BEIJING, April 1 (Xinhua) -- A television series based on a novel about China's anti-corruption drive has gone viral on Chinese social media and won widespread acclaim.
The actor who plays the main protagonist, Lu Yi, now has 25 million followers on Weibo, a Twitter-like service, and received 33,500 "likes" for a message he sent promoting the show's premiere on March 28.
"In the Name of People," a 55-episode show that debuted on Hunan Satellite TV, focuses on the work of the Communist Party of China (CPC) disciplinary investigators whose job is to bring down corrupt officials, whether they are tigers or flies (senior or junior leaders).
The plot follows a senior official hiding his illegal gains with a bed made of banknotes worth 230 million yuan (33.4 million U.S. dollars), and is similar to an actual corruption case, though the real life amount, taken by a former vice-mayor, was 644 million yuan.
The CPC's resolve to fight corruption and build clean government is being mirrored in the arts.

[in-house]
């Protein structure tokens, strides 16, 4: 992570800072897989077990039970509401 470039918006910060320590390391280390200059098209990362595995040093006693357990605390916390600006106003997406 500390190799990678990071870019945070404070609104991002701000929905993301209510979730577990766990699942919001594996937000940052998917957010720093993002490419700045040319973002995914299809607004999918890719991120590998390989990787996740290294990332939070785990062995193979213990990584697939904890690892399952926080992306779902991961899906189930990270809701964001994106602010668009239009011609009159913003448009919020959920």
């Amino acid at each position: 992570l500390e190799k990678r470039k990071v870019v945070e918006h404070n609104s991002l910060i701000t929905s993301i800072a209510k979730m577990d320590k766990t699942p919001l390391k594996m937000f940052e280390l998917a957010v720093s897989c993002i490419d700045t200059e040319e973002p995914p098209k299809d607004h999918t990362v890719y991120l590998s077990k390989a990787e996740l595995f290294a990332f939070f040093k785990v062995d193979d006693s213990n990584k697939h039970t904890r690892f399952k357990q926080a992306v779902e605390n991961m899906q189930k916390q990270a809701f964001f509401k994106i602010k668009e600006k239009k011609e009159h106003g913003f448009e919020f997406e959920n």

A netizen called Mizi left a message at the People's Daily's official account at WeChat saying the drama was the most exciting in years.
"The play also has a warning effect, showing the determination to hunt down all corrupt figures," Mizi wrote.
On Weibo, a netizen called Dengyige wrote "the phenomenal play is a kind of reflection that our nation is making steady progress, and public opinion supports the CPC's resolution to eradicate graft."
The 120 million yuan production cost was bankrolled by the Supreme People's Procuratorate.
Top TV and film watchdogs usually take months to approve material on corruption, but the show was approved just 10 days after submission to the State Administration of Press, Publication, Radio, Film, and Television, according to Zhou Meisen, writer of the original book.
After the 18th CPC National Congress in 2012, China stepped up anti-corruption work. The crackdown has gained popular support after netting corrupt officials and creating a better political atmosphere across the country.
The sweeping fight against corruption has gained "crushing momentum," according to the top leadership late last year.
China's court system concluded 45,000 graft cases implicating 63,000 people in 2016, with 35 former officials at the provincial and ministerial level or above, and 240 at the prefectural level convicted, according to the work report of the Supreme People's Court on March 12.